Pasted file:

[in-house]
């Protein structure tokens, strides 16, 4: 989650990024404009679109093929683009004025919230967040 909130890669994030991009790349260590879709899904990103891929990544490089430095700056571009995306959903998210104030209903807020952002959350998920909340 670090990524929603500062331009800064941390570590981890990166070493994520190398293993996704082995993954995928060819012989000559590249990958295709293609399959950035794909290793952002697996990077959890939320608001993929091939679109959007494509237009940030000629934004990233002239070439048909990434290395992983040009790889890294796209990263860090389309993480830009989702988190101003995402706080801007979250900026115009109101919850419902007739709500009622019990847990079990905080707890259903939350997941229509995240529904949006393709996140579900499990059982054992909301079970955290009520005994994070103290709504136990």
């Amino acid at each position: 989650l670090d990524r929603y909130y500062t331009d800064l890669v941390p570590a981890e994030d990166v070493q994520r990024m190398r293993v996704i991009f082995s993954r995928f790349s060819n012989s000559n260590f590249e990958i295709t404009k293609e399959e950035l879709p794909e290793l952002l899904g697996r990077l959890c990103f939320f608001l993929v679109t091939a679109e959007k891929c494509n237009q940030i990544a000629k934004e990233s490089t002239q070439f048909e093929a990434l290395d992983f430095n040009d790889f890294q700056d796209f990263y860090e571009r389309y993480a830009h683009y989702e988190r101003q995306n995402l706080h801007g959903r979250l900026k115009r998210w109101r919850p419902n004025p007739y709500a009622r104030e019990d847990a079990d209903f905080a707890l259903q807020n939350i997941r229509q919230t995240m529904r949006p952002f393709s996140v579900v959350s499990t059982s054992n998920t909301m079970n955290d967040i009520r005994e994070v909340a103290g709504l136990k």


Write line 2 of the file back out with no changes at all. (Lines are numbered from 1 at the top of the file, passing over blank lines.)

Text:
């Protein structure tokens, strides 16, 4: 989650990024404009679109093929683009004025919230967040 909130890669994030991009790349260590879709899904990103891929990544490089430095700056571009995306959903998210104030209903807020952002959350998920909340 670090990524929603500062331009800064941390570590981890990166070493994520190398293993996704082995993954995928060819012989000559590249990958295709293609399959950035794909290793952002697996990077959890939320608001993929091939679109959007494509237009940030000629934004990233002239070439048909990434290395992983040009790889890294796209990263860090389309993480830009989702988190101003995402706080801007979250900026115009109101919850419902007739709500009622019990847990079990905080707890259903939350997941229509995240529904949006393709996140579900499990059982054992909301079970955290009520005994994070103290709504136990």